The A380 Experience
In January 2016, ANA ordered three A380s specifically for Tokyo to Honolulu route. This route is rather lucrative and a main holiday destination for the Japanese, but ANA has a 16% seats-share and they would like to increase it. The lack of attractive slots at Tokyo-Narita airport also played a role in the decision to purchase larger aircraft. ANA’s aim is to increase their seats-share on this route to 25% of the approximately of around 1.5 Million passengers per year.
Austrian Wings flew from Vienna to Tokyo in a Boeing 787 and then from Tokyo to Honolulu in the first ANA A380. Both aircrafts are modern and comfortable, which is of course not unexpected. One difference between the aircraft was in their method for darkening the windows. While the A380 has manual shutters, the 787 has dimming windows with different intensity-levels. Just push a button and electrified gel between the glass makes the window either lighter or darker. Cabin crew can do the same remotely, for all section of the plane.
It is often said that the A380 is the passengers’ favorite aircraft due to its comfort. And indeed, the cabin is extremely quiet. It is unique to experience such a quiet cabin. No other aircraft comes close to this. Additionally, the size ensures the aircraft glides through the sky in a more stable and smooth way. It is a real pleasure to fly in the A380. It is a pity that the production of this aircraft will cease in 2021. Airbus could not secure new orders for the largest passenger-aircraft on the market anymore. One of the main reasons for this is that the market has changed and new aircraft were developed, whereby airline companies prefer to fly directly to final destinations with smaller fuel-efficient long-range aircraft, instead of flying large numbers of passengers to airport-hubs first and then further with smaller aircraft.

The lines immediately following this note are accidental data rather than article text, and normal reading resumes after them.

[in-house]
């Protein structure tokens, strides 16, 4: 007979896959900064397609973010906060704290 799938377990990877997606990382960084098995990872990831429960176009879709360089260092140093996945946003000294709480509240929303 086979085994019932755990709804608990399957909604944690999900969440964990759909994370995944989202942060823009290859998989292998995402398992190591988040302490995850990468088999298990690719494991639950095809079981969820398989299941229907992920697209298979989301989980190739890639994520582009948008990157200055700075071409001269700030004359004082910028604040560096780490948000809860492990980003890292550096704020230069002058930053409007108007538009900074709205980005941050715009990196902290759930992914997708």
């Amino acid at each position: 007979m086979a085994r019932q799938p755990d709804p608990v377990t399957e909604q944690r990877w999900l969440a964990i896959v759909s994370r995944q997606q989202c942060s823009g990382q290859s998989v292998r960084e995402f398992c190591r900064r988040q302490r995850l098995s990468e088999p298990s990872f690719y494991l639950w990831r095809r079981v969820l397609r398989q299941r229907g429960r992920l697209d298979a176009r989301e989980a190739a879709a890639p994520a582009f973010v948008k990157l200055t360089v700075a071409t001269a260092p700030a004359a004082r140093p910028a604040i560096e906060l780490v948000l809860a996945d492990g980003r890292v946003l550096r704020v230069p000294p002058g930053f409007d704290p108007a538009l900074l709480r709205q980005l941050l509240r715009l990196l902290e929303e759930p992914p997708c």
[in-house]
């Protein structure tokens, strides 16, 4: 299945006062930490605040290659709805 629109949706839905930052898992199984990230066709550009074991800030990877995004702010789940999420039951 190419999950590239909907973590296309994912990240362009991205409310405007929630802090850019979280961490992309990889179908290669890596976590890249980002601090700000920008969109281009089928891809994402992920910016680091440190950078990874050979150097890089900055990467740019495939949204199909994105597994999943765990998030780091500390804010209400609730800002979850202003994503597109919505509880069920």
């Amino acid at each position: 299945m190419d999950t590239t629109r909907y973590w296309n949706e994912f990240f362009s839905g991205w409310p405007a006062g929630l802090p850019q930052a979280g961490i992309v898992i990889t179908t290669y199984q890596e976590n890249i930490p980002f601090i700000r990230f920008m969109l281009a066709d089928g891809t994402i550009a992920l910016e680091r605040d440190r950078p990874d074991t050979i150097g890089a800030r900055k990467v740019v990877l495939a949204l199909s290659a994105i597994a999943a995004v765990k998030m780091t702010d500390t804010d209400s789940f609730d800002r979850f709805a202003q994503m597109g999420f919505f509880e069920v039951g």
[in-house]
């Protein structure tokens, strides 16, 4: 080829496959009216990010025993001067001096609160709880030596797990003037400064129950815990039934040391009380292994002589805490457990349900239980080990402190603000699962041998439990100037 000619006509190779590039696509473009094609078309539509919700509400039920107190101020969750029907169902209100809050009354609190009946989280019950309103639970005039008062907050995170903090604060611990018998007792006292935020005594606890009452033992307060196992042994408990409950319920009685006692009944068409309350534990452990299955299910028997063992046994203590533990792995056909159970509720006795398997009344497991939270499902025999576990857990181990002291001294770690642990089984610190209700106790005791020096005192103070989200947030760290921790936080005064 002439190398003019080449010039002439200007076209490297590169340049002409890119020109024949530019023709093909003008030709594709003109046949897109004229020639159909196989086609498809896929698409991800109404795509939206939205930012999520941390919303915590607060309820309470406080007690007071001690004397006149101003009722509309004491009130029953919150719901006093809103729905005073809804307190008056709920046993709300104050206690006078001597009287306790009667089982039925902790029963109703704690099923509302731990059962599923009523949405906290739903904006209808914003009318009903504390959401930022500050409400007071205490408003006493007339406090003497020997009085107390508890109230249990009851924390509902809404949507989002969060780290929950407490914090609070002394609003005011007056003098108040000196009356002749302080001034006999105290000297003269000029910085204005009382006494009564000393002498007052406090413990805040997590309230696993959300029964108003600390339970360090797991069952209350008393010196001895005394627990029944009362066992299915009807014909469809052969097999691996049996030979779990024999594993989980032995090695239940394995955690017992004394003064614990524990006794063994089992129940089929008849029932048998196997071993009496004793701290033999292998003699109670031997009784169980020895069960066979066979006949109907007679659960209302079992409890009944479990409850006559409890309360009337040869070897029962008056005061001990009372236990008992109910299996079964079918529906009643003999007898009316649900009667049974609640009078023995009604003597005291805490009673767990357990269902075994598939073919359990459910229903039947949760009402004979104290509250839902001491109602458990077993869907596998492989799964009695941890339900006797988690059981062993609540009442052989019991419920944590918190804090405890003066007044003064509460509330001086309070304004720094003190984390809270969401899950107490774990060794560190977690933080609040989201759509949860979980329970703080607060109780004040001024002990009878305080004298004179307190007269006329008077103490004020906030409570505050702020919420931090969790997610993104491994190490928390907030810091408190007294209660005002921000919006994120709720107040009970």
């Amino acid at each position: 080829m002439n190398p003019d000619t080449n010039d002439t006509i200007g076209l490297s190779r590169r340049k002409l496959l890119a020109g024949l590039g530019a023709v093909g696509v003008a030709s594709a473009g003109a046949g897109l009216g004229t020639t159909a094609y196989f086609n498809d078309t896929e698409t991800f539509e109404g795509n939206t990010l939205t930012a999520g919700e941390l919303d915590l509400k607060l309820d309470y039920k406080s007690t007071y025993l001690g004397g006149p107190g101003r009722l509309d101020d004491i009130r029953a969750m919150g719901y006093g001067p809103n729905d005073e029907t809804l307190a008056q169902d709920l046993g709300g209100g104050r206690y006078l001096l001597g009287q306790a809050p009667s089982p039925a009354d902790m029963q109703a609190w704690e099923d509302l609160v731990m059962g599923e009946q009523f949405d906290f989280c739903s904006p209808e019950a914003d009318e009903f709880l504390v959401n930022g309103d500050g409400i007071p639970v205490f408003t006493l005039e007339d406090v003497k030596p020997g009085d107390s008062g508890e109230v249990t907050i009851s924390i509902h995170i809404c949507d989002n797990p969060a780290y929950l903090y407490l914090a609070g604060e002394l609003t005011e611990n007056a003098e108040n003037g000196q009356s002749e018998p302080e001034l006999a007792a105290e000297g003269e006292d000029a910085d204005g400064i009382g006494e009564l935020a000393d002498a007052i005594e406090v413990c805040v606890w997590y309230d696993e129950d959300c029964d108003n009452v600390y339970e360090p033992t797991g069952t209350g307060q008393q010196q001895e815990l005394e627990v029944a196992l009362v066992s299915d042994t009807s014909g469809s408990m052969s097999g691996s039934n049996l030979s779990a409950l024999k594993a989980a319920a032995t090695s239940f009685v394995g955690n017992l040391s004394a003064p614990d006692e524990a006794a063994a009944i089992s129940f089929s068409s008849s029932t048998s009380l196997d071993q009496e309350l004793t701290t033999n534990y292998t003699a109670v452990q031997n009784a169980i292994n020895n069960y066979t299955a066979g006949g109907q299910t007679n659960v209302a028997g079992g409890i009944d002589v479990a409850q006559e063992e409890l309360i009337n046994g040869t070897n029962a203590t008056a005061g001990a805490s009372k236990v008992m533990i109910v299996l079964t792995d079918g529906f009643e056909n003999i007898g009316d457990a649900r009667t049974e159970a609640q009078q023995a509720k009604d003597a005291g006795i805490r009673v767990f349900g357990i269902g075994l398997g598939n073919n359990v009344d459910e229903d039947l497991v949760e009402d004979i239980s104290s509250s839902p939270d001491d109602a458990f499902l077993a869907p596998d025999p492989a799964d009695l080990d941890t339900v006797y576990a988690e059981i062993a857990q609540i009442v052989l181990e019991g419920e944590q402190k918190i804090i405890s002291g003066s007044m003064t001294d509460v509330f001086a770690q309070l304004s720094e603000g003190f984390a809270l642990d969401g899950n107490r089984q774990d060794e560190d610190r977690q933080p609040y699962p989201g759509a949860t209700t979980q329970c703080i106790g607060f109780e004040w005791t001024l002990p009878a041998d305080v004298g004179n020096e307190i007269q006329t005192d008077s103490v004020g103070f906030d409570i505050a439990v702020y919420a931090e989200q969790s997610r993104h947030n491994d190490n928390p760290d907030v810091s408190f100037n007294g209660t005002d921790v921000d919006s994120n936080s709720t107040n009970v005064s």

ANA’s A380s have 520 seats each in the following categories:
First Class: 8
Business Class: 56
Premium Economy: 73
Economy Class: 383 (60 in ‘Couchii-Configuration’, whereby 3 or 4 seats, together with foot rests, can be combined into a kind of couch / flat bed, which is useful for families with children).
Entertainment and communication services on board